What support did you have?

I was the main wage earner and now my husband has supports me financially and he and our children have had to get used to not having the luxuries but he prefers to ‘have his wife back’ than expensive holidays. My wider support network have been amazing too and helped spread the word about my new ventures and I’ve had several projects offered to me as a result. I’m lucky that I live in a buzzy, artistic city where everyone wants to see you succeed. People have been so generous with their time; for example a local very successful illustrator taught me to use Photoshop and wished for nothing in return other than for my success. Norwich is very special that way but you have to put yourself out there, it won’t come to you.

How do you feel about the life that you have created?

Still excited! Instead of lying in bed wishing I didn’t have to go to work or worrying about something I didn’t have time to do, I lie there bursting with ideas. Too many to even count! Of course I have days when I think people may not like my work but I’m working on accepting that if they don’t like my style then I probably wouldn’t enjoy working on their project. Ultimately, as I only answer to myself, I can walk away from a job I’m not enjoying - its very liberating.

If you could do anything differently, would you?

Quit sooner - I stayed way too long. I knew it wasn’t right but the eternal optimist in me hoped things would change with a new school year, new head teacher, new government. It didn’t. I also felt incredibly responsible for my students. It's hard to leave when they tell you you’re the only reason they’ve stayed in school but realistically there's a million other people out there who could do the job just as well or probably better than me. Sticking it out made me ill and I wish I’d been more courageous and made a choice before it got to that point. Had the move not been forced, I could have begun to build up a portfolio and attend courses before being thrown in the deep end. That said, I probably would have been too knackered to do them haha!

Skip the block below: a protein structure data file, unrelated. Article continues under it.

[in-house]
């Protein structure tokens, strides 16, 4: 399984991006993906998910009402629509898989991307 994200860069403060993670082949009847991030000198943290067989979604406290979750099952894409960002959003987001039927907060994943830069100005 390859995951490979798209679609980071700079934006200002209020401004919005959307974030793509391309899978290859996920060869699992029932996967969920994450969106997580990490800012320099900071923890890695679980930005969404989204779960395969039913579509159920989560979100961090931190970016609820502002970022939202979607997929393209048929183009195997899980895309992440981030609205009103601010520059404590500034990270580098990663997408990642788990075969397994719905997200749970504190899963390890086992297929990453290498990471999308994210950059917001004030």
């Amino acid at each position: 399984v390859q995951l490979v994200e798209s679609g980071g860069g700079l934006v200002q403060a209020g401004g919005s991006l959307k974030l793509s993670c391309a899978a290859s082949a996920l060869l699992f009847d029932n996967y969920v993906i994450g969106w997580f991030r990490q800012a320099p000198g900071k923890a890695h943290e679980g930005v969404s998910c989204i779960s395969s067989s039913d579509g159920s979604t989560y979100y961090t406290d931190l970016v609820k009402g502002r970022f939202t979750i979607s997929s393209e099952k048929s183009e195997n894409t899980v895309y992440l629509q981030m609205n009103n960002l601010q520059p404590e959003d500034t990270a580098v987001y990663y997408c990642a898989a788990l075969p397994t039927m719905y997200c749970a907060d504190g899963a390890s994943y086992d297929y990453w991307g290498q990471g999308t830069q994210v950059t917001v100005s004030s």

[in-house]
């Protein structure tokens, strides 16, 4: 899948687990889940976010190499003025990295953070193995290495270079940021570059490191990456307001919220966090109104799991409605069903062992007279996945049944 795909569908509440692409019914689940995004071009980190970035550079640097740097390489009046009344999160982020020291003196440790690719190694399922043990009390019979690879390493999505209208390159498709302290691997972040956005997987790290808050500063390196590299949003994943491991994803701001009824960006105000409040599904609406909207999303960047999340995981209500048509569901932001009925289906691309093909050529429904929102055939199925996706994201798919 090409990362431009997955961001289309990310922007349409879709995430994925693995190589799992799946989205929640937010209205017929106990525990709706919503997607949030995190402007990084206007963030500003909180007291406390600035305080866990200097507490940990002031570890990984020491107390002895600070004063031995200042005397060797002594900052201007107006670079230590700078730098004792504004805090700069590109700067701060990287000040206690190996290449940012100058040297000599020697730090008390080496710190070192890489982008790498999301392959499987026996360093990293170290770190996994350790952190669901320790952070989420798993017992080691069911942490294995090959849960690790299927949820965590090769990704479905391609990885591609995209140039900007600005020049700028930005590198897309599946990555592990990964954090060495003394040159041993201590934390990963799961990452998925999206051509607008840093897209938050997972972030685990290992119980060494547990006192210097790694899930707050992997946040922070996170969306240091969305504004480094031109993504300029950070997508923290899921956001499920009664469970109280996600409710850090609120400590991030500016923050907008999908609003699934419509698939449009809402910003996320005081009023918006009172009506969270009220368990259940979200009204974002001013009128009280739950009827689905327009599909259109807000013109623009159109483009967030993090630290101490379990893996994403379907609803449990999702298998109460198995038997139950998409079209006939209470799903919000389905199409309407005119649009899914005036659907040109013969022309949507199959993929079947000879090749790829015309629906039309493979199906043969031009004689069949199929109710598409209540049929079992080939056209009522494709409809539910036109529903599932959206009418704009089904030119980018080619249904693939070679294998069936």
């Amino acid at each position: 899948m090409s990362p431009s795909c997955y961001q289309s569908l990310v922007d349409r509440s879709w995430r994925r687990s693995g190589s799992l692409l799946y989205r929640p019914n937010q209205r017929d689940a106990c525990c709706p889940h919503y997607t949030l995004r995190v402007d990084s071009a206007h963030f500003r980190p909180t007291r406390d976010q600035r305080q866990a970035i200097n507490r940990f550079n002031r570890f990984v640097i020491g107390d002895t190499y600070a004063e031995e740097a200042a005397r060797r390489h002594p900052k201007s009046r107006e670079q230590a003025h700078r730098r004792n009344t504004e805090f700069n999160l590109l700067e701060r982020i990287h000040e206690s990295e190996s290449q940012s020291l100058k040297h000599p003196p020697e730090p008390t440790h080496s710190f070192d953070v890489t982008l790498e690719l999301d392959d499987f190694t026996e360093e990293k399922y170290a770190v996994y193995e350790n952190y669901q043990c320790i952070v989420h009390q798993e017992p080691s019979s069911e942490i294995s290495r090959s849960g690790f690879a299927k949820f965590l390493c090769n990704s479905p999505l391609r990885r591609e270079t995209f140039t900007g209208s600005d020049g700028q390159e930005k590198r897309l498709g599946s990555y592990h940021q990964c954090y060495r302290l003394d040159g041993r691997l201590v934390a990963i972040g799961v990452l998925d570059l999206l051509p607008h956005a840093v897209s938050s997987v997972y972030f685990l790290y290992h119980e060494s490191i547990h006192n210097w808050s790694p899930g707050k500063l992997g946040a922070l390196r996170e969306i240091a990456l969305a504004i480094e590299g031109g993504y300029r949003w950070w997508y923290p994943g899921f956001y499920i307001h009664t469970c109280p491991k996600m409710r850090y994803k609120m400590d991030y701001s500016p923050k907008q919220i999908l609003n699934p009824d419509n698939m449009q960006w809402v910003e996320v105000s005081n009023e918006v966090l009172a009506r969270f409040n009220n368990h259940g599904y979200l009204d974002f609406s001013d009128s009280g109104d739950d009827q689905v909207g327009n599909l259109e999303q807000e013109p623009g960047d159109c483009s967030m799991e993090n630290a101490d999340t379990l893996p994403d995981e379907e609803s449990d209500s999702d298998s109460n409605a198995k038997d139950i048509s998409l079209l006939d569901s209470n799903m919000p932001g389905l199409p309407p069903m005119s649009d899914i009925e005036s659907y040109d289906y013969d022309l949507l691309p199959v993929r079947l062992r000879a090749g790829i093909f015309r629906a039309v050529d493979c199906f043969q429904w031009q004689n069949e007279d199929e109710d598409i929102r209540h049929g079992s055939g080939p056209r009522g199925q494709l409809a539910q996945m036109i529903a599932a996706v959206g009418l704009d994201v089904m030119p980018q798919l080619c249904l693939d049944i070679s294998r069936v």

What motivates and or inspires you?

The pleasure from seeing someone else enjoy something I've made. And a little bit of education - the teacher thing will always be with me but I'm happy for this to take many guises. If children learn to love reading from my illustrations or enjoy a loving moment sharing a book with mum, dad, grandparents etc then brilliant! If my interior design advice can help a house become a home then that's great too. Home is a place of safety and a small budget shouldn't prevent us from making the most of it. Also, as a daughter of an engineer, I've grown up with a 'can do' attitude. DIY is a dying skill and there's no reason why, with a little guidance, people cannot maintain their own homes. Let's face it houses are expensive and the potential saving and the sense of achievement from fixing it yourself can only be a good thing. In short, I guess my motivation is seeing others succeed and be happy through my creativity. Kindness is perhaps the most basic act, but arguably the most important.

What is the best part of your day or week?

All of it! Although I can easily work seven days a week, it doesn’t really feel like work. It's a choice I’ve made and a lifestyle I want to continue with. My family are happier, I’ve met some amazing people along the way and I don’t dread Monday morning. I’ve become braver too, I lost a well respected career and am building myself back up. If you lose everything once, you’re not frightened of it happening again - you know you’ll survive and probably become a better person for it. At the risk of irritating everyone, it’s the best choice I’ve ever made.

Cate x

Find out more about Cate and her work at: Cate Wicks Illustration